For all its current dislocation, the market has held up rather well, with the S&P 500 holding above its key 200-day moving average. Bear in mind, I’m penning this column before Monday’s opening bell, so this might well not be the case if Friday’s waterfall sell-off continues to build on itself. Mondays have been weak lately, but the strong consumer and retail earnings data of late should help attract buyers after this fresh round of selling, as we also anticipate a rate cut at the upcoming FOMC meeting on September 18.

Standard And Poors 500 Index ETF Chart

Graphs are for illustrative and discussion purposes only. Please read important disclosures at the end of this commentary.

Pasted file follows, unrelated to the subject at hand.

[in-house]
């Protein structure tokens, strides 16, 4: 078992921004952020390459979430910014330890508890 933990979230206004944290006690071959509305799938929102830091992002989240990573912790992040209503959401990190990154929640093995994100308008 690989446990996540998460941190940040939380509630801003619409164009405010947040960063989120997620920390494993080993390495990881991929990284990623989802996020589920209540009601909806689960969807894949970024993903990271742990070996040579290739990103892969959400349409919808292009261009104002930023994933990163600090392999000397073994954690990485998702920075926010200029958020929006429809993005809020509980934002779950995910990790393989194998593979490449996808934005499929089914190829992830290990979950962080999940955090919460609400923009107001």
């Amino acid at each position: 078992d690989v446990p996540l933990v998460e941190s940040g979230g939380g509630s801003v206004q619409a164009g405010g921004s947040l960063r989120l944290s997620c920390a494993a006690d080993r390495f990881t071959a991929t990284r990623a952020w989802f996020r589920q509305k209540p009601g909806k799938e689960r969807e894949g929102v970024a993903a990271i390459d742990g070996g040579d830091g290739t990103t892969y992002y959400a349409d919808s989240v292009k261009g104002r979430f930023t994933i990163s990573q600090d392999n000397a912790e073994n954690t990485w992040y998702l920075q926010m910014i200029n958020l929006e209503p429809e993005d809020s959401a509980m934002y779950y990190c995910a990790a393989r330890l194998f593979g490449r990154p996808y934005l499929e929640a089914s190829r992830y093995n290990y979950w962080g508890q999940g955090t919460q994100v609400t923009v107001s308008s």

I noted last week that passive investing for the past 18 months has produced zero in the way of portfolio returns (in the S&P 500), and that against the current market landscape, these sideways conditions would persist indefinitely without a breakthrough in the trade war. I also noted that savvy money managers have a fantastic opportunity to win back passive investors as specific stock selection is the key to future profits.

Here is a prime opportunity for outsized profits in leading stocks in a specific sector.

A Once-in-a-Decade Technology Explosion - Retiring on 5G Technology Profits

One sector where the promise of savvy stock picking will pay off huge is 5G technology. Janusz Bryzek, the “father of the sensors,” calls the 5G revolution taking place from 2020 to 2025 “the largest growth in the history of humans” and a once-in-a-decade opportunity. It is what I call a “stealth bull market” within a very mature and extended bull market, which makes this investment proposition so compelling.